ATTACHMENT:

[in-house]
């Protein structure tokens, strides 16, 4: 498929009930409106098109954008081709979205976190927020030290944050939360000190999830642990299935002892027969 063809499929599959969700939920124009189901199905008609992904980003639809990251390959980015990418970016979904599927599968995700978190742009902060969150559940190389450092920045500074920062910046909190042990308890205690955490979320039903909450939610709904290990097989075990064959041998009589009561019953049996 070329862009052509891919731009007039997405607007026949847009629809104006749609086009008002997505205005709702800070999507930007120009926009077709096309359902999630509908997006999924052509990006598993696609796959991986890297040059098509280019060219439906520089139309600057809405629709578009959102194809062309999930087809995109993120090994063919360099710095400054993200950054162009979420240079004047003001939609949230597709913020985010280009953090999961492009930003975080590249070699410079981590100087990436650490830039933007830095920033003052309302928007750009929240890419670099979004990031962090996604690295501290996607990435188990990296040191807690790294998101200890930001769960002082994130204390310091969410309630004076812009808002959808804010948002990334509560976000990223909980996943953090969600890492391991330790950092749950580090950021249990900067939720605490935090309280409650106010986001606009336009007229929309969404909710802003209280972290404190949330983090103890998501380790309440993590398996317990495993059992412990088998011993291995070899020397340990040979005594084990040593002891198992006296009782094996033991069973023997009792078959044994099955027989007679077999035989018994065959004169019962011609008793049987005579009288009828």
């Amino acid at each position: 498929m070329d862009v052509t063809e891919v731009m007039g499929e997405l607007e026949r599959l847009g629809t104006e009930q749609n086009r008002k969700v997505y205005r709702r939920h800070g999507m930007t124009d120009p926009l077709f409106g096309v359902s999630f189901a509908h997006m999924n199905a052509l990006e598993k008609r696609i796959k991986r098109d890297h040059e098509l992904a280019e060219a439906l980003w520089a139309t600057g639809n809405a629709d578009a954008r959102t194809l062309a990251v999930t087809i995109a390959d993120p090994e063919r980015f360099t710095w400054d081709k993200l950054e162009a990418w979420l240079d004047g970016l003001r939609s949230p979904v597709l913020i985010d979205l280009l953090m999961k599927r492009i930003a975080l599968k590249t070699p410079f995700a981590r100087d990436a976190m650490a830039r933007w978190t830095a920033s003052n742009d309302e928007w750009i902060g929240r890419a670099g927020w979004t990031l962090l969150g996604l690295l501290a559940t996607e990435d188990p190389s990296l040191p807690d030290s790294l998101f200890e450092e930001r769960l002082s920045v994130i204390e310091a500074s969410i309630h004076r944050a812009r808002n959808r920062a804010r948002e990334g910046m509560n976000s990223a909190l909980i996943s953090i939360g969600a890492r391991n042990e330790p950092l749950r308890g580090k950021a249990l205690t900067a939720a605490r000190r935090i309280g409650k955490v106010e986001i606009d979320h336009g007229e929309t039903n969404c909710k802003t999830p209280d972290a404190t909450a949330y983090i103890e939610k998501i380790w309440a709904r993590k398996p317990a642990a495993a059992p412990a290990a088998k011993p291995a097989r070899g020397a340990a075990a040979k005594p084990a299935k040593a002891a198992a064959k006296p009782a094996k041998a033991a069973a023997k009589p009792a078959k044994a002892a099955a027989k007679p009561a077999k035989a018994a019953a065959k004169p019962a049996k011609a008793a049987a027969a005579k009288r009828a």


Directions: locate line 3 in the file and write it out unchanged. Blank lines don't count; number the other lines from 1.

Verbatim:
């Amino acid at each position: 498929m070329d862009v052509t063809e891919v731009m007039g499929e997405l607007e026949r599959l847009g629809t104006e009930q749609n086009r008002k969700v997505y205005r709702r939920h800070g999507m930007t124009d120009p926009l077709f409106g096309v359902s999630f189901a509908h997006m999924n199905a052509l990006e598993k008609r696609i796959k991986r098109d890297h040059e098509l992904a280019e060219a439906l980003w520089a139309t600057g639809n809405a629709d578009a954008r959102t194809l062309a990251v999930t087809i995109a390959d993120p090994e063919r980015f360099t710095w400054d081709k993200l950054e162009a990418w979420l240079d004047g970016l003001r939609s949230p979904v597709l913020i985010d979205l280009l953090m999961k599927r492009i930003a975080l599968k590249t070699p410079f995700a981590r100087d990436a976190m650490a830039r933007w978190t830095a920033s003052n742009d309302e928007w750009i902060g929240r890419a670099g927020w979004t990031l962090l969150g996604l690295l501290a559940t996607e990435d188990p190389s990296l040191p807690d030290s790294l998101f200890e450092e930001r769960l002082s920045v994130i204390e310091a500074s969410i309630h004076r944050a812009r808002n959808r920062a804010r948002e990334g910046m509560n976000s990223a909190l909980i996943s953090i939360g969600a890492r391991n042990e330790p950092l749950r308890g580090k950021a249990l205690t900067a939720a605490r000190r935090i309280g409650k955490v106010e986001i606009d979320h336009g007229e929309t039903n969404c909710k802003t999830p209280d972290a404190t909450a949330y983090i103890e939610k998501i380790w309440a709904r993590k398996p317990a642990a495993a059992p412990a290990a088998k011993p291995a097989r070899g020397a340990a075990a040979k005594p084990a299935k040593a002891a198992a064959k006296p009782a094996k041998a033991a069973a023997k009589p009792a078959k044994a002892a099955a027989k007679p009561a077999k035989a018994a019953a065959k004169p019962a049996k011609a008793a049987a027969a005579k009288r009828a």